gTLD the future of the internet by marcos richardson

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gTLD and the future of the Internet. What generic top level domains might mean for businesses and the future of the Internet.

Marcos Richardson

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gTLD the future of the internet by marcos richardson

  1. 1. GTLD  Specula-on   The  Future  of  the  Internet     December,  2013   WHAT  MIGHT  gTLD  MEAN  FOR  BUSINESSES  AND  THE     FUTURE  OF  THE  INTERNET?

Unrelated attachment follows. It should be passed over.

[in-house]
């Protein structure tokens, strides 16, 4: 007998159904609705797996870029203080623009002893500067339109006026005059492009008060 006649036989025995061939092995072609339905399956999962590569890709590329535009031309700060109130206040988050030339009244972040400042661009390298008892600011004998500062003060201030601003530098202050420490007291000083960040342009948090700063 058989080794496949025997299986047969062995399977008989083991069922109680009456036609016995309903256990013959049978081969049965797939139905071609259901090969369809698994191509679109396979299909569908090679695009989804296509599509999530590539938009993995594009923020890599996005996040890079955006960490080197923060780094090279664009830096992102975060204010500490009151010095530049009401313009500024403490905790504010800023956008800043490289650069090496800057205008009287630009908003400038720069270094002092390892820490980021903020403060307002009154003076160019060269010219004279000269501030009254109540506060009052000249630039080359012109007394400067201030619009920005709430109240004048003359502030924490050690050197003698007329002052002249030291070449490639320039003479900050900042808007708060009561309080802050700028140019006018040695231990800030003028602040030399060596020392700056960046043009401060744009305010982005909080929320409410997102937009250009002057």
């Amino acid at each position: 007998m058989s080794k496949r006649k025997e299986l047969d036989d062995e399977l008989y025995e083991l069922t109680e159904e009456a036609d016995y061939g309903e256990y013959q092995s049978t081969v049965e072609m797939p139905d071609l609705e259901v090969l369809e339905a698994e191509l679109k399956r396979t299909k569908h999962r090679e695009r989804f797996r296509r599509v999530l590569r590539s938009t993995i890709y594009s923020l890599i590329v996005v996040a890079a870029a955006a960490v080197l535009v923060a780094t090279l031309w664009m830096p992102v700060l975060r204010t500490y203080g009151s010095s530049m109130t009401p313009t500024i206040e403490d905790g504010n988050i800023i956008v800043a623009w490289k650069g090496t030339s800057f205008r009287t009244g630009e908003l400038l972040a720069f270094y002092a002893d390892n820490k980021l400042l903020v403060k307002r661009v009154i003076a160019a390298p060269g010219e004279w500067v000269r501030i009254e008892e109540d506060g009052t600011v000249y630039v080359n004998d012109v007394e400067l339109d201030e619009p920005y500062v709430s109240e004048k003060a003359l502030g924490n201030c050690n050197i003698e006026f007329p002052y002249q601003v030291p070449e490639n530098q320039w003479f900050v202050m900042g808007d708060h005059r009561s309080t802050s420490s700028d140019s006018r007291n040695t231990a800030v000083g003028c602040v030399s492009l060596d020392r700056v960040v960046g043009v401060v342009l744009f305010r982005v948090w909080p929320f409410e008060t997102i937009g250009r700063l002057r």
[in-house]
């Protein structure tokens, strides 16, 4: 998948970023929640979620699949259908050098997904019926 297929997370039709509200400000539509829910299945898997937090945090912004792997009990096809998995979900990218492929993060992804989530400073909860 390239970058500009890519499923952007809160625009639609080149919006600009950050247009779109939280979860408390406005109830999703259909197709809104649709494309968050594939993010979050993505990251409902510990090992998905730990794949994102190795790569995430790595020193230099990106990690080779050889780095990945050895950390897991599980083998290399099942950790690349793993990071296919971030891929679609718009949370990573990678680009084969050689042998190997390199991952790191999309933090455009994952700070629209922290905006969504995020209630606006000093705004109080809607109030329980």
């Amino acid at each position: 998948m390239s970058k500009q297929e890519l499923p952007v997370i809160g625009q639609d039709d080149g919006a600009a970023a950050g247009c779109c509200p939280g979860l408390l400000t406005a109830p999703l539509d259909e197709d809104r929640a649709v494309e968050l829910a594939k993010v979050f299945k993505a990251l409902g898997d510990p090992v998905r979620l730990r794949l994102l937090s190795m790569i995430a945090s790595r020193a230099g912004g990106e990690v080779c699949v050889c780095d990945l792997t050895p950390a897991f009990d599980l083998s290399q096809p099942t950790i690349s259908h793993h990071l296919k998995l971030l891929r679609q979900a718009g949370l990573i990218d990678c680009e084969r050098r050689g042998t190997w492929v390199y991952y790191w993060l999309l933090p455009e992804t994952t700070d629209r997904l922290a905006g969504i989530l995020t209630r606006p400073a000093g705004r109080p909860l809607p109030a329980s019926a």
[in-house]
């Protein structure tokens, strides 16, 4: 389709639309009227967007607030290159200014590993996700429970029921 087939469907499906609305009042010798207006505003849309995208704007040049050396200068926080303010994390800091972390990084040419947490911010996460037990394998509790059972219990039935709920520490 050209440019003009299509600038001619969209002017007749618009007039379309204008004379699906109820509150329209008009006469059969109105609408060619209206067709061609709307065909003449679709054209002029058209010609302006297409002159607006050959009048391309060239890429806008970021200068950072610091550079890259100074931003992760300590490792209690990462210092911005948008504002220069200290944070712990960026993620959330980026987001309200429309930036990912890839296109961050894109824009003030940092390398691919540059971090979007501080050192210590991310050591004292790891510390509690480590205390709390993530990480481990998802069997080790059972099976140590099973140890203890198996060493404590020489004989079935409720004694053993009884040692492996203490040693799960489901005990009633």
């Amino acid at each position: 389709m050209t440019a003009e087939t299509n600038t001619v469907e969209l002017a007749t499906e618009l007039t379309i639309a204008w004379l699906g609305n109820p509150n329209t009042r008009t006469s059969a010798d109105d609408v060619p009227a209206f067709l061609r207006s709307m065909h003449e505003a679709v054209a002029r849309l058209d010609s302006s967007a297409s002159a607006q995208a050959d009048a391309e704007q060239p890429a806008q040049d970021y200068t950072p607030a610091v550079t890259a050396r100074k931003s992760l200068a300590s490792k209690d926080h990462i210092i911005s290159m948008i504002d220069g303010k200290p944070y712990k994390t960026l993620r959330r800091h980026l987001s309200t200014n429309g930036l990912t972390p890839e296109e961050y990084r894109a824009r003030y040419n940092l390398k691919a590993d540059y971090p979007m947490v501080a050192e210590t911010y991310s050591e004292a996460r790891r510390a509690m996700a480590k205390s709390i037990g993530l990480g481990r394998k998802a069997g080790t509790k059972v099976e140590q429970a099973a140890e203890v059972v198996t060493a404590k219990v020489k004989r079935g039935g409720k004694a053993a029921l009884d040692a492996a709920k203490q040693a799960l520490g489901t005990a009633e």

2. 2. Overview   On  20th  June,  2011,  ICANN  said  that  new  Generic  Top  Level  Domains  (gTLDs),  in  any  words  and  in  any  language   and  with  special  characters  based  on  IETF  standards,  will  be  released  for  countries,  individuals  and   corpora-ons  to  promote  digital  informa-on.         The  new  ICCANN  and  WC3  standards  advance  the  ability  to  control  and  target  traffic  as  the  Web  expands   beyond  the  realms  of  ‘.com’;  ‘.org’;  ‘.net’  and  ‘Country  Code  Top  Level  Domain  (ccTLD).   There  are  currently  1,814  ac-ve  applica-ons  for  new  gTLDs   This  paper  looks  at  the  possible  impacts  on  business  and  speculates  on  the  future  of  the  World  Wide  Web  in   light  of  the  gTDLs   gTLD  choice  of  applica3ons       1   Large  corpora-ons  have,  for  the  most  part,  been  considering  the  purchase  of  their  [dot+Brand  Name]  as  a   specula-ve  and  defensive  move,  whilst  s-ll  holding  onto  .com     2   Government  agencies  are  showing  interest  in  purchasing  country  and  regional  extensions,  such  as   the  recent  .London  acquisi-on  by  the  mayor  of  London   3   Some  companies,  such  as  Amazon,  Apple,  Yahoo  and  Google,  are  applying  for  a  host  of  [dot +Generic]  names   4   5   Syndica-ons  are  looking  at  opportuni-es  to  own  a  niche  ver-cal  space.  For  example,  [.Health]   would  appeal  to  health  networks  such  as  NHS,  WebMD,  pharma  companies  and  authori-es  such  as   the  FDA  or  MHRA.  It  is  conceivable  that,  as  a  heavily  regulated  industry,  informa-on,  marke-ng   and  promo-on  should  be  subject  to  a  regulated  framework  and  housed  in  one  area  on  the  Internet   for  consumer  protec-on.  Other  areas  where  syndica-ons  might  consider  crea-ng  niche  access   [.Banking];  [.Movies];  [.Music]  etc.   Crowd-­‐sourcing  is  a  new  way  to  afford  specula-ve  purchasing  (which  is  usually  cost-­‐prohibi-ve  for   smaller  companies  and  individuals)   Future  of  the  Internet  –  Marcos  Richardson   Page  1